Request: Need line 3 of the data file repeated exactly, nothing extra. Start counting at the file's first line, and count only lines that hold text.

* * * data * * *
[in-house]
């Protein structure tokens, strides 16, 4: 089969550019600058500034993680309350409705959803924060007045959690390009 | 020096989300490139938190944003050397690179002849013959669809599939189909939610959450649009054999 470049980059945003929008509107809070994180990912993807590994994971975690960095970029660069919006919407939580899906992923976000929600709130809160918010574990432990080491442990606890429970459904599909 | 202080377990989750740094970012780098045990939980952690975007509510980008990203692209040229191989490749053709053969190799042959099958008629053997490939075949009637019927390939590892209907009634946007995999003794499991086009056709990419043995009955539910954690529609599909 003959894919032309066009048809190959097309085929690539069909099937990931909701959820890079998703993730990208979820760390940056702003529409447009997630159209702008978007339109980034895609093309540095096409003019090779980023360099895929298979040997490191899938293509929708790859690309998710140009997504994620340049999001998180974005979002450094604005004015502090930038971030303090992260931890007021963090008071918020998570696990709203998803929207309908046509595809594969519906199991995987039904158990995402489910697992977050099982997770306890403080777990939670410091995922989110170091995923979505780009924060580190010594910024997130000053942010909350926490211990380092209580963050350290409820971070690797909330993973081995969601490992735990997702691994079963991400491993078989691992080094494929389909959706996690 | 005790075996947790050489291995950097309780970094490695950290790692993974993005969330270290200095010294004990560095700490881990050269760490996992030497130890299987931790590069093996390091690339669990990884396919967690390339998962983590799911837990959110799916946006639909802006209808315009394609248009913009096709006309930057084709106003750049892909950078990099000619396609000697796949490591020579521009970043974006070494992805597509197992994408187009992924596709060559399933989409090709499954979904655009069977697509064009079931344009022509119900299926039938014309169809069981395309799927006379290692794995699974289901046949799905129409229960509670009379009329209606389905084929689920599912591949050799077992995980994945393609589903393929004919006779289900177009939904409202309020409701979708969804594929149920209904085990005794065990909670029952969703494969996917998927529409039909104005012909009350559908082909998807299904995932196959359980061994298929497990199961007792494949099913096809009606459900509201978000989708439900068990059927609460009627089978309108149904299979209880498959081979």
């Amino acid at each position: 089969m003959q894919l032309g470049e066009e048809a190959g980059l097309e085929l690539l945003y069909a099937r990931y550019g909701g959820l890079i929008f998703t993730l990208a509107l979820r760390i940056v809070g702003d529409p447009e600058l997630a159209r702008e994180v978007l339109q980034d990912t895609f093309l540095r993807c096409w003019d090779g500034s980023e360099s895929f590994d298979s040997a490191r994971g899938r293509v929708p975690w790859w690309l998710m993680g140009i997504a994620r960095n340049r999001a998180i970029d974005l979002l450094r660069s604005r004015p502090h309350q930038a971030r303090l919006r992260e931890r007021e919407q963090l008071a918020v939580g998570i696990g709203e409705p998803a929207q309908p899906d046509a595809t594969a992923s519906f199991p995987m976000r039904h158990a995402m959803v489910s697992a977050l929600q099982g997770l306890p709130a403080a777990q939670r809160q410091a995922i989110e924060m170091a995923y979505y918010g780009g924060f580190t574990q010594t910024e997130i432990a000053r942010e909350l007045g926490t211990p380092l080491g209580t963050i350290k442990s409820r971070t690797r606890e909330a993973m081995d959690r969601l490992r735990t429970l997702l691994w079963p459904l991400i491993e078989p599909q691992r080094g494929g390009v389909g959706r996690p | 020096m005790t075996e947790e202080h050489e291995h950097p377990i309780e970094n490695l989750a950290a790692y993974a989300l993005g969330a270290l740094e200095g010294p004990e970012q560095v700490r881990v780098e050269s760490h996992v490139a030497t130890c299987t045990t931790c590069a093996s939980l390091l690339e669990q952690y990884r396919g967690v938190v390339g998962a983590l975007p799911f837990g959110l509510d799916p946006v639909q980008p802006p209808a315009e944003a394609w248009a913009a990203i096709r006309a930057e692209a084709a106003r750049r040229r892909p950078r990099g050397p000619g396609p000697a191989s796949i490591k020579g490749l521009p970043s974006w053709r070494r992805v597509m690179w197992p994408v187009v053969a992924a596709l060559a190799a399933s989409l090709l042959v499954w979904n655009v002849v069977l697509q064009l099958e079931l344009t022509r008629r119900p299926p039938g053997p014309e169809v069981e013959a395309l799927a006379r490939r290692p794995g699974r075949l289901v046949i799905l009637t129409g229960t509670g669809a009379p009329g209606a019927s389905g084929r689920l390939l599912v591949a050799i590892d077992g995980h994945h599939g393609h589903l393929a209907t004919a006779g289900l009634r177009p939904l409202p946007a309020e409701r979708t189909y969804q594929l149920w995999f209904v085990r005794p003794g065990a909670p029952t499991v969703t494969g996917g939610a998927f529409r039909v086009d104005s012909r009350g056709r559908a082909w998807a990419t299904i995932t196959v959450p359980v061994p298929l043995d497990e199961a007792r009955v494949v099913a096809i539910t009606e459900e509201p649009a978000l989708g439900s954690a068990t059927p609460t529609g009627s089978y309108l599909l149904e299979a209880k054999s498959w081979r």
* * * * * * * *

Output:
């Amino acid at each position: 089969m003959q894919l032309g470049e066009e048809a190959g980059l097309e085929l690539l945003y069909a099937r990931y550019g909701g959820l890079i929008f998703t993730l990208a509107l979820r760390i940056v809070g702003d529409p447009e600058l997630a159209r702008e994180v978007l339109q980034d990912t895609f093309l540095r993807c096409w003019d090779g500034s980023e360099s895929f590994d298979s040997a490191r994971g899938r293509v929708p975690w790859w690309l998710m993680g140009i997504a994620r960095n340049r999001a998180i970029d974005l979002l450094r660069s604005r004015p502090h309350q930038a971030r303090l919006r992260e931890r007021e919407q963090l008071a918020v939580g998570i696990g709203e409705p998803a929207q309908p899906d046509a595809t594969a992923s519906f199991p995987m976000r039904h158990a995402m959803v489910s697992a977050l929600q099982g997770l306890p709130a403080a777990q939670r809160q410091a995922i989110e924060m170091a995923y979505y918010g780009g924060f580190t574990q010594t910024e997130i432990a000053r942010e909350l007045g926490t211990p380092l080491g209580t963050i350290k442990s409820r971070t690797r606890e909330a993973m081995d959690r969601l490992r735990t429970l997702l691994w079963p459904l991400i491993e078989p599909q691992r080094g494929g390009v389909g959706r996690p | 020096m005790t075996e947790e202080h050489e291995h950097p377990i309780e970094n490695l989750a950290a790692y993974a989300l993005g969330a270290l740094e200095g010294p004990e970012q560095v700490r881990v780098e050269s760490h996992v490139a030497t130890c299987t045990t931790c590069a093996s939980l390091l690339e669990q952690y990884r396919g967690v938190v390339g998962a983590l975007p799911f837990g959110l509510d799916p946006v639909q980008p802006p209808a315009e944003a394609w248009a913009a990203i096709r006309a930057e692209a084709a106003r750049r040229r892909p950078r990099g050397p000619g396609p000697a191989s796949i490591k020579g490749l521009p970043s974006w053709r070494r992805v597509m690179w197992p994408v187009v053969a992924a596709l060559a190799a399933s989409l090709l042959v499954w979904n655009v002849v069977l697509q064009l099958e079931l344009t022509r008629r119900p299926p039938g053997p014309e169809v069981e013959a395309l799927a006379r490939r290692p794995g699974r075949l289901v046949i799905l009637t129409g229960t509670g669809a009379p009329g209606a019927s389905g084929r689920l390939l599912v591949a050799i590892d077992g995980h994945h599939g393609h589903l393929a209907t004919a006779g289900l009634r177009p939904l409202p946007a309020e409701r979708t189909y969804q594929l149920w995999f209904v085990r005794p003794g065990a909670p029952t499991v969703t494969g996917g939610a998927f529409r039909v086009d104005s012909r009350g056709r559908a082909w998807a990419t299904i995932t196959v959450p359980v061994p298929l043995d497990e199961a007792r009955v494949v099913a096809i539910t009606e459900e509201p649009a978000l989708g439900s954690a068990t059927p609460t529609g009627s089978y309108l599909l149904e299979a209880k054999s498959w081979r």